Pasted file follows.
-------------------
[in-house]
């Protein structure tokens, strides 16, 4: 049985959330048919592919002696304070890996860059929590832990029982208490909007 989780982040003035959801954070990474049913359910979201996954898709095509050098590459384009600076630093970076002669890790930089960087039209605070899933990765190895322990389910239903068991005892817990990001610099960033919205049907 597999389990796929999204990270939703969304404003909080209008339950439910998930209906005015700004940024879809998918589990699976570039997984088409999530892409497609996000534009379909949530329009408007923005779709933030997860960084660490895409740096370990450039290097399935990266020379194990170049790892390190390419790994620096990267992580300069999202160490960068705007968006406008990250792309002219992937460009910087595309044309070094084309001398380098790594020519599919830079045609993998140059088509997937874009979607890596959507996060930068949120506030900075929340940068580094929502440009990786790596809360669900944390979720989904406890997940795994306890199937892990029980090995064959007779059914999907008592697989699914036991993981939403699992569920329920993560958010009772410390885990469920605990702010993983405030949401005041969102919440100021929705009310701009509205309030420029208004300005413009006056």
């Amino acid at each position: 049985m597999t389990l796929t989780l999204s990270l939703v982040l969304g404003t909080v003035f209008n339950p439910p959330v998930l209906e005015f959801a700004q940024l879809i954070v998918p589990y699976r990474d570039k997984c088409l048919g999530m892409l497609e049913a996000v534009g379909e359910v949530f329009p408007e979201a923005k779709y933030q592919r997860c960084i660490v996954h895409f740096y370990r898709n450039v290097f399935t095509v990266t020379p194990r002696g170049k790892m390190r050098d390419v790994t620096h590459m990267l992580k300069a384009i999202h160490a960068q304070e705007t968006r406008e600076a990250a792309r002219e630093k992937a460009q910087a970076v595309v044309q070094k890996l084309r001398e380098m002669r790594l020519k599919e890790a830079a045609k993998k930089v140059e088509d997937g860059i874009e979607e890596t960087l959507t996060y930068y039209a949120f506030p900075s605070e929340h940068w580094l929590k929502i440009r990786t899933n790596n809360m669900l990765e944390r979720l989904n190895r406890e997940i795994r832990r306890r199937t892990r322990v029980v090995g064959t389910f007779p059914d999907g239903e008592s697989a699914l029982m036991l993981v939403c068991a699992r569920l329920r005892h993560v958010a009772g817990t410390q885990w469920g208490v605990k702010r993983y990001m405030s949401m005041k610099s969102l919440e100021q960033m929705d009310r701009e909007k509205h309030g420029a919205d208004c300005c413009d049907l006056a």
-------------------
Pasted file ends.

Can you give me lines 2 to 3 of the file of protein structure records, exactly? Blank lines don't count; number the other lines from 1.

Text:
């Protein structure tokens, strides 16, 4: 049985959330048919592919002696304070890996860059929590832990029982208490909007 989780982040003035959801954070990474049913359910979201996954898709095509050098590459384009600076630093970076002669890790930089960087039209605070899933990765190895322990389910239903068991005892817990990001610099960033919205049907 597999389990796929999204990270939703969304404003909080209008339950439910998930209906005015700004940024879809998918589990699976570039997984088409999530892409497609996000534009379909949530329009408007923005779709933030997860960084660490895409740096370990450039290097399935990266020379194990170049790892390190390419790994620096990267992580300069999202160490960068705007968006406008990250792309002219992937460009910087595309044309070094084309001398380098790594020519599919830079045609993998140059088509997937874009979607890596959507996060930068949120506030900075929340940068580094929502440009990786790596809360669900944390979720989904406890997940795994306890199937892990029980090995064959007779059914999907008592697989699914036991993981939403699992569920329920993560958010009772410390885990469920605990702010993983405030949401005041969102919440100021929705009310701009509205309030420029208004300005413009006056």
């Amino acid at each position: 049985m597999t389990l796929t989780l999204s990270l939703v982040l969304g404003t909080v003035f209008n339950p439910p959330v998930l209906e005015f959801a700004q940024l879809i954070v998918p589990y699976r990474d570039k997984c088409l048919g999530m892409l497609e049913a996000v534009g379909e359910v949530f329009p408007e979201a923005k779709y933030q592919r997860c960084i660490v996954h895409f740096y370990r898709n450039v290097f399935t095509v990266t020379p194990r002696g170049k790892m390190r050098d390419v790994t620096h590459m990267l992580k300069a384009i999202h160490a960068q304070e705007t968006r406008e600076a990250a792309r002219e630093k992937a460009q910087a970076v595309v044309q070094k890996l084309r001398e380098m002669r790594l020519k599919e890790a830079a045609k993998k930089v140059e088509d997937g860059i874009e979607e890596t960087l959507t996060y930068y039209a949120f506030p900075s605070e929340h940068w580094l929590k929502i440009r990786t899933n790596n809360m669900l990765e944390r979720l989904n190895r406890e997940i795994r832990r306890r199937t892990r322990v029980v090995g064959t389910f007779p059914d999907g239903e008592s697989a699914l029982m036991l993981v939403c068991a699992r569920l329920r005892h993560v958010a009772g817990t410390q885990w469920g208490v605990k702010r993983y990001m405030s949401m005041k610099s969102l919440e100021q960033m929705d009310r701009e909007k509205h309030g420029a919205d208004c300005c413009d049907l006056a």